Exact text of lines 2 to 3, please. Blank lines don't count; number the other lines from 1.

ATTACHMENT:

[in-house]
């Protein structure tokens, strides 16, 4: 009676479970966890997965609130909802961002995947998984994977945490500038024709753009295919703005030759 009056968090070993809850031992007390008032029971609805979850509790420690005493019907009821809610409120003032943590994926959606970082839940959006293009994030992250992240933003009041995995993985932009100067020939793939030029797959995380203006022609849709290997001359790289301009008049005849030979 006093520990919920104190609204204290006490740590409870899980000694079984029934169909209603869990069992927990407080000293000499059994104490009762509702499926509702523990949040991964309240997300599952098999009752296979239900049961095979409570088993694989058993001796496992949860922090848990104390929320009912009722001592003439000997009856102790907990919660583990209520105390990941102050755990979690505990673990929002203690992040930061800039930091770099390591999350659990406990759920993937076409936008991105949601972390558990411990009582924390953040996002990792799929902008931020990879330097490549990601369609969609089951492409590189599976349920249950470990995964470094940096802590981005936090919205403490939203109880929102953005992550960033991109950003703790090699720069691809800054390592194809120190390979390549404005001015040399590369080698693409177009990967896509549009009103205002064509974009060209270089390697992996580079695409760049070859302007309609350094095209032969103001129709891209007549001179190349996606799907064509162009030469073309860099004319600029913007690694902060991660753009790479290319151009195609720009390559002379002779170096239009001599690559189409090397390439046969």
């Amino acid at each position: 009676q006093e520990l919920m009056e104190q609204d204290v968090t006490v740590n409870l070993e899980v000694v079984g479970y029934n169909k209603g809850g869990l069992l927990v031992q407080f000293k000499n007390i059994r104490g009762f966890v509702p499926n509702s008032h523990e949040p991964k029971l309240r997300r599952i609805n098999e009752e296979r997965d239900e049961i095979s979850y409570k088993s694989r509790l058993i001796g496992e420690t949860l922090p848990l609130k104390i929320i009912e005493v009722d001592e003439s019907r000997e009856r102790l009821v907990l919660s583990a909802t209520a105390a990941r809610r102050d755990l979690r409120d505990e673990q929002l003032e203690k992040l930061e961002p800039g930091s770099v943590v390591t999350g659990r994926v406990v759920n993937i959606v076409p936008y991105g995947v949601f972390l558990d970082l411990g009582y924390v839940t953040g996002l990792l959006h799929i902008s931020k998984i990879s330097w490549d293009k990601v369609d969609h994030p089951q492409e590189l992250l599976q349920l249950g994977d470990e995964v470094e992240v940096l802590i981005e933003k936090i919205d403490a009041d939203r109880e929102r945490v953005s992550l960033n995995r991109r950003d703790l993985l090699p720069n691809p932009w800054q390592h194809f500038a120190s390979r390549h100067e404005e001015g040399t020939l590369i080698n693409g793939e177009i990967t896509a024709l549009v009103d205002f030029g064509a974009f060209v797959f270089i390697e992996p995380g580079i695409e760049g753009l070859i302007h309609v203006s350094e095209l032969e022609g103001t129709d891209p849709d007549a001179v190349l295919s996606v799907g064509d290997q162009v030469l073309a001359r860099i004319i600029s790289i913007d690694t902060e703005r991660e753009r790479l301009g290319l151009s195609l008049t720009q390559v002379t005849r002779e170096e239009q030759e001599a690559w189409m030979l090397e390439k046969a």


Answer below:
């Protein structure tokens, strides 16, 4: 009676479970966890997965609130909802961002995947998984994977945490500038024709753009295919703005030759 009056968090070993809850031992007390008032029971609805979850509790420690005493019907009821809610409120003032943590994926959606970082839940959006293009994030992250992240933003009041995995993985932009100067020939793939030029797959995380203006022609849709290997001359790289301009008049005849030979 006093520990919920104190609204204290006490740590409870899980000694079984029934169909209603869990069992927990407080000293000499059994104490009762509702499926509702523990949040991964309240997300599952098999009752296979239900049961095979409570088993694989058993001796496992949860922090848990104390929320009912009722001592003439000997009856102790907990919660583990209520105390990941102050755990979690505990673990929002203690992040930061800039930091770099390591999350659990406990759920993937076409936008991105949601972390558990411990009582924390953040996002990792799929902008931020990879330097490549990601369609969609089951492409590189599976349920249950470990995964470094940096802590981005936090919205403490939203109880929102953005992550960033991109950003703790090699720069691809800054390592194809120190390979390549404005001015040399590369080698693409177009990967896509549009009103205002064509974009060209270089390697992996580079695409760049070859302007309609350094095209032969103001129709891209007549001179190349996606799907064509162009030469073309860099004319600029913007690694902060991660753009790479290319151009195609720009390559002379002779170096239009001599690559189409090397390439046969």
């Amino acid at each position: 009676q006093e520990l919920m009056e104190q609204d204290v968090t006490v740590n409870l070993e899980v000694v079984g479970y029934n169909k209603g809850g869990l069992l927990v031992q407080f000293k000499n007390i059994r104490g009762f966890v509702p499926n509702s008032h523990e949040p991964k029971l309240r997300r599952i609805n098999e009752e296979r997965d239900e049961i095979s979850y409570k088993s694989r509790l058993i001796g496992e420690t949860l922090p848990l609130k104390i929320i009912e005493v009722d001592e003439s019907r000997e009856r102790l009821v907990l919660s583990a909802t209520a105390a990941r809610r102050d755990l979690r409120d505990e673990q929002l003032e203690k992040l930061e961002p800039g930091s770099v943590v390591t999350g659990r994926v406990v759920n993937i959606v076409p936008y991105g995947v949601f972390l558990d970082l411990g009582y924390v839940t953040g996002l990792l959006h799929i902008s931020k998984i990879s330097w490549d293009k990601v369609d969609h994030p089951q492409e590189l992250l599976q349920l249950g994977d470990e995964v470094e992240v940096l802590i981005e933003k936090i919205d403490a009041d939203r109880e929102r945490v953005s992550l960033n995995r991109r950003d703790l993985l090699p720069n691809p932009w800054q390592h194809f500038a120190s390979r390549h100067e404005e001015g040399t020939l590369i080698n693409g793939e177009i990967t896509a024709l549009v009103d205002f030029g064509a974009f060209v797959f270089i390697e992996p995380g580079i695409e760049g753009l070859i302007h309609v203006s350094e095209l032969e022609g103001t129709d891209p849709d007549a001179v190349l295919s996606v799907g064509d290997q162009v030469l073309a001359r860099i004319i600029s790289i913007d690694t902060e703005r991660e753009r790479l301009g290319l151009s195609l008049t720009q390559v002379t005849r002779e170096e239009q030759e001599a690559w189409m030979l090397e390439k046969a």